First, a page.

The 7+ Habits of Highly Effective Husbands

Since most couples spend countless hours preparing for their wedding, and not much time preparing for their marriage, and since most of the focus at the wedding is on the bride and not so much on the groom, I decided to create a handy guide that can help any guy become a Highly Effective husband.

My original title was “The 7 Habits of Highly Effective Husbands,” but the more I kept working on it the more it took the form of a 12-step program. So I changed the title to “The 7+ Habits…”

What qualifies me to write a guide like this?

Well at the time of writing this I have been married for over 18 years to the same woman and she still likes me. (most days)

I have also spent over 12 years professionally studying relationships and how people interact with each other. And in my work as “The Sales Dating Guy”, I teach Sales Professionals how to build better relationships with their clients, using the analogy that Selling is like Dating and Customer Service is like a Marriage.

So, whether you are looking to improve your marriage or serve your customers better, enjoy this guide that I will share over the several posts, and remember the Habits as you enter the amazing journey of marriage.

Check out my next post where I will outline Habit #1.

The Key Component in Relationships

The key component when you are working with people, either in a leadership position, business or personal relationship is trust.

Distrust breads resistance.

Trust breads willingness.

Think of the best relationships you have and I would bet that they are solid because the level of trust between you is high.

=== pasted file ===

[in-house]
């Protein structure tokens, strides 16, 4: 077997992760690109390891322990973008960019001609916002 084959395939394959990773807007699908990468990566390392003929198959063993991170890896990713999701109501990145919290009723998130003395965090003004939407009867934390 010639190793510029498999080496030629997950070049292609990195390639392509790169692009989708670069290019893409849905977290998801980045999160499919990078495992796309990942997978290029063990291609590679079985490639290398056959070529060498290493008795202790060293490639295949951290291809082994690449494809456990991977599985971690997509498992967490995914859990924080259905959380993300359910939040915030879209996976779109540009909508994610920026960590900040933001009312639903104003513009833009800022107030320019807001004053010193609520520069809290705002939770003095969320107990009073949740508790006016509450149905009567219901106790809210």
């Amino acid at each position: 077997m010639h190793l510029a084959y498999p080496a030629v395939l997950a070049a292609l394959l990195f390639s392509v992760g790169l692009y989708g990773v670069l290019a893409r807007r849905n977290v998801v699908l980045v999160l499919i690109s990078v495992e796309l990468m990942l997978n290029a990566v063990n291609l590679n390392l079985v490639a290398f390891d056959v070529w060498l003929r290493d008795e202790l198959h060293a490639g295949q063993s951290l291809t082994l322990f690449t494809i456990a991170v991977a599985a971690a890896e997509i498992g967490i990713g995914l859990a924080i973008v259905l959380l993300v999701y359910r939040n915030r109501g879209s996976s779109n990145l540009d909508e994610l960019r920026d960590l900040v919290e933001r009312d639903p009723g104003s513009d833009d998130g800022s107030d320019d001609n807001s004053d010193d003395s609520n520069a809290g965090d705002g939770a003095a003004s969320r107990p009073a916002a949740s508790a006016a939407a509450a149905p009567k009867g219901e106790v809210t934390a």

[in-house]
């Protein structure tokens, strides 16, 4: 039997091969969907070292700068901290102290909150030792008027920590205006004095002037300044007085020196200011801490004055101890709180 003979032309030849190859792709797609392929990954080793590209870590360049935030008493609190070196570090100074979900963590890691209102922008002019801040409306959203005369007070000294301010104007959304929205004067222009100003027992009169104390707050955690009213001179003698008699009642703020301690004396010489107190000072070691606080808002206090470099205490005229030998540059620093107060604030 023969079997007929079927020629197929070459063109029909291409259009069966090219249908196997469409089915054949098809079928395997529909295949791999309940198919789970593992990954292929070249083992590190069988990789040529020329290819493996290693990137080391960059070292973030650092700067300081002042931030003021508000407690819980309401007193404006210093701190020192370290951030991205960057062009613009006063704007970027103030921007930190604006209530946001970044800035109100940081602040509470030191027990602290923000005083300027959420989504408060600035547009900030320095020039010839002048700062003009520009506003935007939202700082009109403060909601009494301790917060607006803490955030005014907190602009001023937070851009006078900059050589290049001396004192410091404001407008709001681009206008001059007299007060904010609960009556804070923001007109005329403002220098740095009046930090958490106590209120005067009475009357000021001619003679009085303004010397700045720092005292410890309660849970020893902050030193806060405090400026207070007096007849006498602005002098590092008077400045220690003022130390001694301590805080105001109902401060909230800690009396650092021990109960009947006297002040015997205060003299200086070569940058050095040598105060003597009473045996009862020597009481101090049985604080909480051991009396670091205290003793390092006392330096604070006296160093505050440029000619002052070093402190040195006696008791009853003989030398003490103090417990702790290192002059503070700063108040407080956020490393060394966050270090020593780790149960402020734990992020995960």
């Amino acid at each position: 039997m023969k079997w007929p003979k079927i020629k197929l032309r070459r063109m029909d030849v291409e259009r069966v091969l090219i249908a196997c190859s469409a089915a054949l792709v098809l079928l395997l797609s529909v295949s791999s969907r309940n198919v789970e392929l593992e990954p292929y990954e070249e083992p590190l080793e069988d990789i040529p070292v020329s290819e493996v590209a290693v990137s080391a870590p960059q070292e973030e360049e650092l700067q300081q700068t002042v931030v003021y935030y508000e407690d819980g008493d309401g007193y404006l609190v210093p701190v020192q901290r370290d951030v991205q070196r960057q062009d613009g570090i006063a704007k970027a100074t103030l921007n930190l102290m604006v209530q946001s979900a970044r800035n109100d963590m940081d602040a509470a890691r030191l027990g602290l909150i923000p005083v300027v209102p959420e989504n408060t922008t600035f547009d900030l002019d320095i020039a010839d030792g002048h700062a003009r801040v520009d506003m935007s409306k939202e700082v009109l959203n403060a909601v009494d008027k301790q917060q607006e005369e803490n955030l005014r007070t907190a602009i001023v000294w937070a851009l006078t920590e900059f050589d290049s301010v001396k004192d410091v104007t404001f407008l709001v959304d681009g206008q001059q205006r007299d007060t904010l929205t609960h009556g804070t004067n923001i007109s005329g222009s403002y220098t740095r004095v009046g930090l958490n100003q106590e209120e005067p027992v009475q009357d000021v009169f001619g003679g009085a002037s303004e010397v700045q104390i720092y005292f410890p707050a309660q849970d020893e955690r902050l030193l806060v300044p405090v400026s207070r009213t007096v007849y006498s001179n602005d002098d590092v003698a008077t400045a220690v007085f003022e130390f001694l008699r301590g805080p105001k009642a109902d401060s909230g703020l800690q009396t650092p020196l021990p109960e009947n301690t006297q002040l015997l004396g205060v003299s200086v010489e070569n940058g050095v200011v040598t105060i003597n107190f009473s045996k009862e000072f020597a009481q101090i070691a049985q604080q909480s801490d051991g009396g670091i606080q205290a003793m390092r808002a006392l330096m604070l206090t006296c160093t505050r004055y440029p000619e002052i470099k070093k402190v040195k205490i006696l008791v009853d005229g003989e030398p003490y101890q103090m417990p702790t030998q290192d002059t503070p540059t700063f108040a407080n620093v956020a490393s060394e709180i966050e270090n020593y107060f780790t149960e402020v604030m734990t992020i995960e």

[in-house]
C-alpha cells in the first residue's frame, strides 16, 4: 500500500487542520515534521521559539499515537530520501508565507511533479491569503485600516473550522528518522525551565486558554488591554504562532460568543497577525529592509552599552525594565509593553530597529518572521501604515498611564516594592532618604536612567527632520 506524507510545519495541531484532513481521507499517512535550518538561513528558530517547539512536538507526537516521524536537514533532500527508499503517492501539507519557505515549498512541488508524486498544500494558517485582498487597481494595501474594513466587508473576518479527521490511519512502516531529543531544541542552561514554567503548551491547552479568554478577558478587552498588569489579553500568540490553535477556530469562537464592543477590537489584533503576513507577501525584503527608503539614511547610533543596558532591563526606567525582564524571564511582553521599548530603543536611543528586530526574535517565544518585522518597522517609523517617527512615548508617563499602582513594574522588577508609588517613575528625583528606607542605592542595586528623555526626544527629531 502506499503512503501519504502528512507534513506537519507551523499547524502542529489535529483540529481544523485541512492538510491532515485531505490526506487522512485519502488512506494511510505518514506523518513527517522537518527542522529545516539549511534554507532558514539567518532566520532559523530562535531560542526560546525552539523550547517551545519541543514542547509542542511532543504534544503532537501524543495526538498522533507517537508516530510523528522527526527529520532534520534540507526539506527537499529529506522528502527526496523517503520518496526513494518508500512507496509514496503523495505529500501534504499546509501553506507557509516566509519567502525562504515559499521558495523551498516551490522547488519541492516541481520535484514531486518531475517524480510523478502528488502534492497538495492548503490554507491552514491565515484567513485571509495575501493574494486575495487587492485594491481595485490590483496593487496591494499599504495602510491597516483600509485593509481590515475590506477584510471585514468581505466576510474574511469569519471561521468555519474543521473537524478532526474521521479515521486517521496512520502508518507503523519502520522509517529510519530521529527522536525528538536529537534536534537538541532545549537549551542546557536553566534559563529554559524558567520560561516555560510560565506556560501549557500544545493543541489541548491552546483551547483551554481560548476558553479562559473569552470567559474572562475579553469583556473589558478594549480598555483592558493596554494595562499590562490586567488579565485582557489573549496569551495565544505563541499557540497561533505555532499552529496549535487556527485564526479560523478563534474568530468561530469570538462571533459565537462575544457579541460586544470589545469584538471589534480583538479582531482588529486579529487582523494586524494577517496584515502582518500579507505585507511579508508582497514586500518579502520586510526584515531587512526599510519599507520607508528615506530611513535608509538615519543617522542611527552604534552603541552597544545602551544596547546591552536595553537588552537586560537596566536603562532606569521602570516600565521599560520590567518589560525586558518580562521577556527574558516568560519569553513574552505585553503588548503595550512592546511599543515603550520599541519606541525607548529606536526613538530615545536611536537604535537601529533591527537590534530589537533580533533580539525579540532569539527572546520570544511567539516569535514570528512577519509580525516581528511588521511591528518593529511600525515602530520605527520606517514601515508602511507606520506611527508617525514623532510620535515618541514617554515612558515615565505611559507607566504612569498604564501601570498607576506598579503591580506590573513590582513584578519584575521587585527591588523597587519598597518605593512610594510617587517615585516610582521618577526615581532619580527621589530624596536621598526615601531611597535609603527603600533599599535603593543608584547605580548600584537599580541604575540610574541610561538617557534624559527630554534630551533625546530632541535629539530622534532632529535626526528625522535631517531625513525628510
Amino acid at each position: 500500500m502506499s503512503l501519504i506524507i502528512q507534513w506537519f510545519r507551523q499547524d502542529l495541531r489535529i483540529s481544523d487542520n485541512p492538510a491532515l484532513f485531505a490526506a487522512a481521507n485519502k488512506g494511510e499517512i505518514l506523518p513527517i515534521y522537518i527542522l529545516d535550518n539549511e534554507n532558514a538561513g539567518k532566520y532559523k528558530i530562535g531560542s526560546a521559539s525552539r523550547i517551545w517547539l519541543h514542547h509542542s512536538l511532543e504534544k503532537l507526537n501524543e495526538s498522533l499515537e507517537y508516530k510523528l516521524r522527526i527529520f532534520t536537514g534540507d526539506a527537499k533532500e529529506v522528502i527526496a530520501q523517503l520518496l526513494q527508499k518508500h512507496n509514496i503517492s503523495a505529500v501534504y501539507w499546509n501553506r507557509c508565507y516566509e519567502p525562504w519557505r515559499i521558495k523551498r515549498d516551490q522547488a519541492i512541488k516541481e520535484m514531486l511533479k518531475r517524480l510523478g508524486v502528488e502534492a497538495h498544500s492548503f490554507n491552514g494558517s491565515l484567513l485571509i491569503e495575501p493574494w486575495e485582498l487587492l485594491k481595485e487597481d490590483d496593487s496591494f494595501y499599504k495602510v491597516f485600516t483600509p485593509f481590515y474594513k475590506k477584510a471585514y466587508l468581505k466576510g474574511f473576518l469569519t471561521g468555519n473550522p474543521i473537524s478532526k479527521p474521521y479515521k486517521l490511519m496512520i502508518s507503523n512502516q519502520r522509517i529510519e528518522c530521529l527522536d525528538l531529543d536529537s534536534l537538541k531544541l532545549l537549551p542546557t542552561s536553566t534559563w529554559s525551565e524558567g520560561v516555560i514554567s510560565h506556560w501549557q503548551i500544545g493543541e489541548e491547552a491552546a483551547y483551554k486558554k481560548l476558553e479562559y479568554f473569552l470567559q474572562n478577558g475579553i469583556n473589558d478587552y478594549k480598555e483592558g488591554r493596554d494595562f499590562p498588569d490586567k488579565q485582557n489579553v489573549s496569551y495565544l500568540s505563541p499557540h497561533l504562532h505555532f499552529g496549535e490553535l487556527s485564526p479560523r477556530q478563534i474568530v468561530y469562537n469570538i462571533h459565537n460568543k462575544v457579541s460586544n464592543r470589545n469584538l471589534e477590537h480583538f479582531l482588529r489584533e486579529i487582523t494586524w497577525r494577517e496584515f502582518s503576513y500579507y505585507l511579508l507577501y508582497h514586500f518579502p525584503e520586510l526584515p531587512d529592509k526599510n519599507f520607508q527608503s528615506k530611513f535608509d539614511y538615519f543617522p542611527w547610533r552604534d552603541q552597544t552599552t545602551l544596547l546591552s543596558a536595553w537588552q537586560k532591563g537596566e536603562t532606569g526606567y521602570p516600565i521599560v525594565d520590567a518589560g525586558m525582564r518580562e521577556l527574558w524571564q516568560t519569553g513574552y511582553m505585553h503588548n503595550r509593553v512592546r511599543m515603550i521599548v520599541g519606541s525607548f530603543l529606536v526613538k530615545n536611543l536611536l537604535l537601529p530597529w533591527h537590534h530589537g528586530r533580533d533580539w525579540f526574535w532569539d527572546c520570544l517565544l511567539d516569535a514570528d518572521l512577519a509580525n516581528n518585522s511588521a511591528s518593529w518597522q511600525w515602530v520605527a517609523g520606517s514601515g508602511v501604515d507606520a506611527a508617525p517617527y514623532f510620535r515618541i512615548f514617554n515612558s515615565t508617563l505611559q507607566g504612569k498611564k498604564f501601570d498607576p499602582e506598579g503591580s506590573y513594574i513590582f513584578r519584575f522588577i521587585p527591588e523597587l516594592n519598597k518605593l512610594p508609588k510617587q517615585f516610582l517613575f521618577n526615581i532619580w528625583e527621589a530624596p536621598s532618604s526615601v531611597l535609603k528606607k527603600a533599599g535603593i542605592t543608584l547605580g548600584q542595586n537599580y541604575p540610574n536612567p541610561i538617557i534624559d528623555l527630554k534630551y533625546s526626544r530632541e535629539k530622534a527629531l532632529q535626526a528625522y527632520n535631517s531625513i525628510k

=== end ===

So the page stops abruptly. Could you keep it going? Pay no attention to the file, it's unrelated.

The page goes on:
Then think of those relationships that frustrate you. My bet would be that they are difficult, because the trust level is low to non-existant.

If you want people to work for you and not just do what they are told – work at building their trust in you.

If you want to increase your sales – work on building trusting relationships with your customers.

If you want your personal relationships to grow – work on building the trust between you and that person.

So this begs the question, how do you build trust between two people?

Visit my next post, to learn some tips that will help you do just that.

How to make decisions with the best decision making tools

“So which option is better A or B?”

Your customers may not vocalize this, but they are thinking it.

When customers are hesitating to make a decision, you need to understand that there are many factors that they are thinking of.

“Should I choose A or B?” “Should I buy now or wait?” “Should I buy here or somewhere else?” “Should I buy or not buy? “Should I pay cash or use credit?”

A lot to think about. I know whenever I have a big decision to make I use a simple tool to help me decide.

I write a pros and cons list. This is a tool that I believe dates back to Ben Franklin days. Here is how it works:

Step 1: Get a clean sheet of paper

Step 2: Draw a line down the middle of it.

Step 3: Write a “+” sign on the left side and a “-” sign on the right.

Step 4: Brainstorm all the reasons why you should go ahead (benefits) and write them down, in point form, below the “+” sign.

Step 5: Continue brainstorming and write down all the drawbacks of going ahead below the “-” sign.

Usually the answer will be clear at this point, with one side dominating the page. However, if it isn’t then proceed to Step 6.

Step 6: Assign a rating for each point. ie. 5 pts. for really important point, 3 points for somewhat important point and 1 point for ever other point.

Step 7: After assigning a rating for each point, simply add up your total. And the side with the most points is the decision you should make.

So if you find your customers hesitating, you may want to help them buy using this simple tool.

However, if you need to narrow the decision between multiple options, there is an excellent tool called a barrier analysis, which can be found in the book, From Landfalls to Legacies by Rob MacLeod http://www.macleodandcompany.com/. (This is also an excellent read because he uses a parable style, but the book has more meat that most parable books that I have read.)

I’ve witnessed Rob work with a cross functional group from a large organization (who was legendary for not being able to come to a concensis) and using this tool, they agreed on which areas of their company to work on in a few short hours. The facilitation was so successful, that it even ended early.